21. I had one of those CFL bulbs explode a few years back. Actually, “explode” is probably an overly dramatic term. “Poof” may be more descriptive. The CFL in question was in a standard Ikea table lamp with a glass shade. The lamp had been on for a couple of hours when I heard the explosion-poof. The light flickered than went out and white smoke started curling out from under the shade. I immediately unplugged the lamp and took it outside. Good thing I was home at the time! I can’t remember off hand if the glass tubing had been damaged or if it was just the base that had cracked, but that was the last time I used a CFL inside my house.

  22. Wet electrolytic capacitors are also in LED bulb electronics, so all reliability concerns must apply here as well. At 100++C, electrolytic cap does not last long. One day I counted more than 20 electronic components in the consumer CFL “ballast”. No electronic components like 120C temps, nor solder joints, especially when assembled by Chinese prison labor. So the 20,000-25,000 advertised life time of CFL bulbs is a lie. More, electrolyte dries out even if not powered.

    Also, typical start-up voltage of small CFLs is 1-2kV, then it drops to about 400-600V, this can be found even in your laptop LCD backlit, or in any regular LCD display. So, take care.

  23. The capacitor over-voltage video bought back memories.

    Long, long ago, in a land far, far away, when I was but a whippersnapper, I was doing an apprenticeship with a company that amongst other things, rented TVs. During busy periods (vacation times, Christmas etc.) I was coerced into working on TV repair.

    One time, in the workshop, everything was normal, quiet, except for the odd swear-word as someone would drop hot solder on their hand, when suddenly there was this almighty

    B A N G

    the entire workshop was suddenly filled with bits of “confetti”, white smoke, and an aluminum foil “streamer” which shot upwards, hit the ceiling and bounced around the workshop.

    Old aluminum foil electrolytic capacitors (the ones about 6″ long, and 2″ diameter) really get upset when some idiot applies 240v AC directly across them.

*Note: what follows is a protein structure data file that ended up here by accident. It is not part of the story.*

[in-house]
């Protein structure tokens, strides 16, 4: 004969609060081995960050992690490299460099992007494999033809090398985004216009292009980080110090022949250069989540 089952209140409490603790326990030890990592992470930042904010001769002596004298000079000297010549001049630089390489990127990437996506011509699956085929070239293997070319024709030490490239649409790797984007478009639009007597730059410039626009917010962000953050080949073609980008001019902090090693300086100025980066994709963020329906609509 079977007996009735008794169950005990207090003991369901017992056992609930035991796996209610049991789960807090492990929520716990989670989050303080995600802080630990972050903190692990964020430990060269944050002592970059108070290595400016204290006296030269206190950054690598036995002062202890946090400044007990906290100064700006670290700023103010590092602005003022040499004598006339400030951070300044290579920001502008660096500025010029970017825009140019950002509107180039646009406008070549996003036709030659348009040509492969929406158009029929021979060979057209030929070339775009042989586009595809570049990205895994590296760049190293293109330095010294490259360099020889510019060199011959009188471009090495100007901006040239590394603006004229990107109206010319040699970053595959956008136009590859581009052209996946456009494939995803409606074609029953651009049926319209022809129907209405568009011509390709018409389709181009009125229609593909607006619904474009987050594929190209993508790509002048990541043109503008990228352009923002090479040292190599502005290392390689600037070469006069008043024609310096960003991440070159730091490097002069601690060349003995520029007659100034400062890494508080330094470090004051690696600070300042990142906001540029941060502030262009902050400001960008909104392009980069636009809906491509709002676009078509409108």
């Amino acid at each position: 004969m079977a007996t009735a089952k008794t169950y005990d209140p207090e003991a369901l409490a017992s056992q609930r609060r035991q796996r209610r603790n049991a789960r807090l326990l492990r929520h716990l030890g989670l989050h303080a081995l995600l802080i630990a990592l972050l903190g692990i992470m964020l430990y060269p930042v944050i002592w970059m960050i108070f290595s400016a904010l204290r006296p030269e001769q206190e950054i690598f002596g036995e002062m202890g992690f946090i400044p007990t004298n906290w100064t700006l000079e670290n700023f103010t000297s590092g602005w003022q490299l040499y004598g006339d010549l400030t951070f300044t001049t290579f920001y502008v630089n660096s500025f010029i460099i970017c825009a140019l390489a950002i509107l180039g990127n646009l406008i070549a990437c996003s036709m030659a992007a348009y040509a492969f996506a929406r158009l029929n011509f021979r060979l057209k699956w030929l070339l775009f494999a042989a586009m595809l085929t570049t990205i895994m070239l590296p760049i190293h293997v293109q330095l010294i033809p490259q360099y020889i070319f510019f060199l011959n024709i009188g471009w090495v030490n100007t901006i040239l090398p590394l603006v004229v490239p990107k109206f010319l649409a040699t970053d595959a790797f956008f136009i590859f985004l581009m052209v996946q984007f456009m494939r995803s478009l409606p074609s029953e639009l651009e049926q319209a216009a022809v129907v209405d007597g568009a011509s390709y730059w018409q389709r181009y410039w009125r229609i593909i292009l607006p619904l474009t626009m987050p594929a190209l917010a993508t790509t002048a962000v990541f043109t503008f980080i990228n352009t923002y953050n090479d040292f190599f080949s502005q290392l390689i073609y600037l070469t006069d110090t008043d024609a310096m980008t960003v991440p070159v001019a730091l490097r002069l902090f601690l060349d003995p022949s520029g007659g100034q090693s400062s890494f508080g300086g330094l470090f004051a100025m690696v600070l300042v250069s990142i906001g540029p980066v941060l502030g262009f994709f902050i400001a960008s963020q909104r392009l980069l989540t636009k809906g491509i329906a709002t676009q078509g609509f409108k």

Put those modern wimpy things to shame.

  24. Douglas DC says:
    April 20, 2011 at 10:39 am
    Hoard incandescent lights until our betters get the message…

    Definitely stock up, but don’t expect to those in power (certainly not our betters) to change policy. GE is #1 in CFL bulbs and our “President” is a good buddy of Immelt the CEO of GE. GE has positioned itself as being a green company, ready to scoop up large government subsidies for pseudo religious green products.

  25. Y’all are being taken in by something you’d like to believe because you hate the things that greens like. But this just isn’t true. UL-approved CFL bulbs have a fuse in the base. They can’t possibly draw enough current to throw a flame without blowing the fuse. It might smoke a bit of resin/plastic that vaporizes at low temperature before blowing the fuse. Exceptions would be for high wattage bulbs (like a grow-light) but for the normal range of 7-25 watts sold as incadescent replacements it ain’t gonna burn if it’s UL approved.

  26. Did anybody else get the optical illusion of the picture of the bulb seeming to grow while reading the top of the article. Pretty cool.

  27. Dave Springer says:
    April 20, 2011 at 12:38 pm

    Hmmm…seems “y’all Dave Springer” can’t read too well – or has lost the power of word recognition.

    Now if you would like to drop the “y’all” and address my point individually and tell me that what I have heard is wrong (and what the news report stated as fact based upon the WRITING on the box of a CFL), then please do so. Otherwise, “y’all” don’t know what the word “y’all” means.

  28. Dave Springer says:
    April 20, 2011 at 12:38 pm
    Y’all are being taken in by something you’d like to believe because you hate the things that greens like. But this just isn’t true. UL-approved CFL bulbs have a fuse in the base. They can’t possibly draw enough current to throw a flame without blowing the fuse.

    Dave, I have what’s left of a box of “Sylvania Super Saver Energy Efficient CFL” 23 W (“100 Watt replacement”) bulbs, labeled with the UL Listed logo. I say “what’s left” because two of these bulbs did catch fire. I’ve experienced the same thing with other brands. I do not let these run unattended. I’m shifting back to incandescents. In the long run, I think LEDs are the way to go (bearing in mind that someone may still invent something even better), but they’re too blasted expensive for me now.

  29. Huh? Put up a comment that seems to have vaporized. Did I say something offensive?

    REPLY: Don’t see in in que or SPAM, try again. – Anthony

  30. One thing about LED Lights, like may other products, unscrupulous manufacturers can over drive the LEDs to make them brighter, BUT the life is greatly shortened. I’ve known of a few people who picked up some LED lights, only to find them dim rather quickly.